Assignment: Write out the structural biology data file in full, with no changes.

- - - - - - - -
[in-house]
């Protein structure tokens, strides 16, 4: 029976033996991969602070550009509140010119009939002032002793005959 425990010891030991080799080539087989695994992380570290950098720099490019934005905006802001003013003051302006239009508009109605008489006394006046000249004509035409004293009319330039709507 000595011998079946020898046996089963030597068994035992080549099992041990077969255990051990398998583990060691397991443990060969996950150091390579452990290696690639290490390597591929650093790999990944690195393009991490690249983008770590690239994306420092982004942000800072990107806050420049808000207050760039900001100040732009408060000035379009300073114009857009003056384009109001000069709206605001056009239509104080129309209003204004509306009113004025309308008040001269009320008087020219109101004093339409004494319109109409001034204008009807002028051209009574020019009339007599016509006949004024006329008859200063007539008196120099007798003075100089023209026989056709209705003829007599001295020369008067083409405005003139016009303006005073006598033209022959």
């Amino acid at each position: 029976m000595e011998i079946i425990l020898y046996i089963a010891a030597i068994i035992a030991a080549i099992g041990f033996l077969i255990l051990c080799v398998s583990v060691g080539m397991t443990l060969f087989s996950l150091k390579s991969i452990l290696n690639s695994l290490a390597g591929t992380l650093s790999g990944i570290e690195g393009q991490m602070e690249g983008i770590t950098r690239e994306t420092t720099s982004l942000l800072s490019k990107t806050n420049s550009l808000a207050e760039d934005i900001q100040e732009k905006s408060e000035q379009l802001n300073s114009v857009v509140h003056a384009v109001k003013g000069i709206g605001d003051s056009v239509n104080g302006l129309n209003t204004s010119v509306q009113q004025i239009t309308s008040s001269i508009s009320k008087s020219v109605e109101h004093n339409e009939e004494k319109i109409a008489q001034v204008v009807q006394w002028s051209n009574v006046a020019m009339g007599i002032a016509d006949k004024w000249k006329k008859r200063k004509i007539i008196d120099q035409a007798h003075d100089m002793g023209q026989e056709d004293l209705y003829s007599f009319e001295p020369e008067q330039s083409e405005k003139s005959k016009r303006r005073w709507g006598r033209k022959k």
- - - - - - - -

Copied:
[in-house]
């Protein structure tokens, strides 16, 4: 029976033996991969602070550009509140010119009939002032002793005959 425990010891030991080799080539087989695994992380570290950098720099490019934005905006802001003013003051302006239009508009109605008489006394006046000249004509035409004293009319330039709507 000595011998079946020898046996089963030597068994035992080549099992041990077969255990051990398998583990060691397991443990060969996950150091390579452990290696690639290490390597591929650093790999990944690195393009991490690249983008770590690239994306420092982004942000800072990107806050420049808000207050760039900001100040732009408060000035379009300073114009857009003056384009109001000069709206605001056009239509104080129309209003204004509306009113004025309308008040001269009320008087020219109101004093339409004494319109109409001034204008009807002028051209009574020019009339007599016509006949004024006329008859200063007539008196120099007798003075100089023209026989056709209705003829007599001295020369008067083409405005003139016009303006005073006598033209022959």
């Amino acid at each position: 029976m000595e011998i079946i425990l020898y046996i089963a010891a030597i068994i035992a030991a080549i099992g041990f033996l077969i255990l051990c080799v398998s583990v060691g080539m397991t443990l060969f087989s996950l150091k390579s991969i452990l290696n690639s695994l290490a390597g591929t992380l650093s790999g990944i570290e690195g393009q991490m602070e690249g983008i770590t950098r690239e994306t420092t720099s982004l942000l800072s490019k990107t806050n420049s550009l808000a207050e760039d934005i900001q100040e732009k905006s408060e000035q379009l802001n300073s114009v857009v509140h003056a384009v109001k003013g000069i709206g605001d003051s056009v239509n104080g302006l129309n209003t204004s010119v509306q009113q004025i239009t309308s008040s001269i508009s009320k008087s020219v109605e109101h004093n339409e009939e004494k319109i109409a008489q001034v204008v009807q006394w002028s051209n009574v006046a020019m009339g007599i002032a016509d006949k004024w000249k006329k008859r200063k004509i007539i008196d120099q035409a007798h003075d100089m002793g023209q026989e056709d004293l209705y003829s007599f009319e001295p020369e008067q330039s083409e405005k003139s005959k016009r303006r005073w709507g006598r033209k022959k």